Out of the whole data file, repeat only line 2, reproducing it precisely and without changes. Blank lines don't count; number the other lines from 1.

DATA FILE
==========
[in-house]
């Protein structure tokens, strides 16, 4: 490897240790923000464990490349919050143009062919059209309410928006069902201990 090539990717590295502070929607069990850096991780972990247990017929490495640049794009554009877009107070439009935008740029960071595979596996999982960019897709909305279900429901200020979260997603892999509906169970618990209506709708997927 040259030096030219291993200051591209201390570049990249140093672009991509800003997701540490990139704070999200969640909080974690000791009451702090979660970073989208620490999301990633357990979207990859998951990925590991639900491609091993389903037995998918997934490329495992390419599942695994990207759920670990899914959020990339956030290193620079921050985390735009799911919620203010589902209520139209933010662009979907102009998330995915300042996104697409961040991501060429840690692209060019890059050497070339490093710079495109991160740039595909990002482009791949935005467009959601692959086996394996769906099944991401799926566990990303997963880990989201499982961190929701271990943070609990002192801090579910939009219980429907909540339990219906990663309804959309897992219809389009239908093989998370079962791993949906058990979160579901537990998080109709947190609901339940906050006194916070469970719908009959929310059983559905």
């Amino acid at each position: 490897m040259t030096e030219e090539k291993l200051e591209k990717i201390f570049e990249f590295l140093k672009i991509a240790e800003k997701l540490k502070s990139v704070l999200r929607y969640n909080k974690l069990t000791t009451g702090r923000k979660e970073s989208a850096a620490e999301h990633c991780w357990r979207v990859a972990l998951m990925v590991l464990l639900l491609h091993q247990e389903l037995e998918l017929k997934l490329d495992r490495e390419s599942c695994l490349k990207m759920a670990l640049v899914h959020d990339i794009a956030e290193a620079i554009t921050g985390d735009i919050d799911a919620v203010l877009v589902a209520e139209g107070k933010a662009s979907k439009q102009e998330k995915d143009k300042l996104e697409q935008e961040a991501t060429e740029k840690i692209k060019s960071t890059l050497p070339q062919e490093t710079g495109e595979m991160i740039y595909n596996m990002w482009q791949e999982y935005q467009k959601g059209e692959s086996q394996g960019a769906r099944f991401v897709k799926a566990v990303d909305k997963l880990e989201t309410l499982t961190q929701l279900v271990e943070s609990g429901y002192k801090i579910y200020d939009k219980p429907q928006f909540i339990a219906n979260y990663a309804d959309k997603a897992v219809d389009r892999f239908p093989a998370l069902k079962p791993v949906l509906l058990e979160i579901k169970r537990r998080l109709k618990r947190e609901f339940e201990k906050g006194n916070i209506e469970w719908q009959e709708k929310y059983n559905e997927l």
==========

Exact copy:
């Protein structure tokens, strides 16, 4: 490897240790923000464990490349919050143009062919059209309410928006069902201990 090539990717590295502070929607069990850096991780972990247990017929490495640049794009554009877009107070439009935008740029960071595979596996999982960019897709909305279900429901200020979260997603892999509906169970618990209506709708997927 040259030096030219291993200051591209201390570049990249140093672009991509800003997701540490990139704070999200969640909080974690000791009451702090979660970073989208620490999301990633357990979207990859998951990925590991639900491609091993389903037995998918997934490329495992390419599942695994990207759920670990899914959020990339956030290193620079921050985390735009799911919620203010589902209520139209933010662009979907102009998330995915300042996104697409961040991501060429840690692209060019890059050497070339490093710079495109991160740039595909990002482009791949935005467009959601692959086996394996769906099944991401799926566990990303997963880990989201499982961190929701271990943070609990002192801090579910939009219980429907909540339990219906990663309804959309897992219809389009239908093989998370079962791993949906058990979160579901537990998080109709947190609901339940906050006194916070469970719908009959929310059983559905």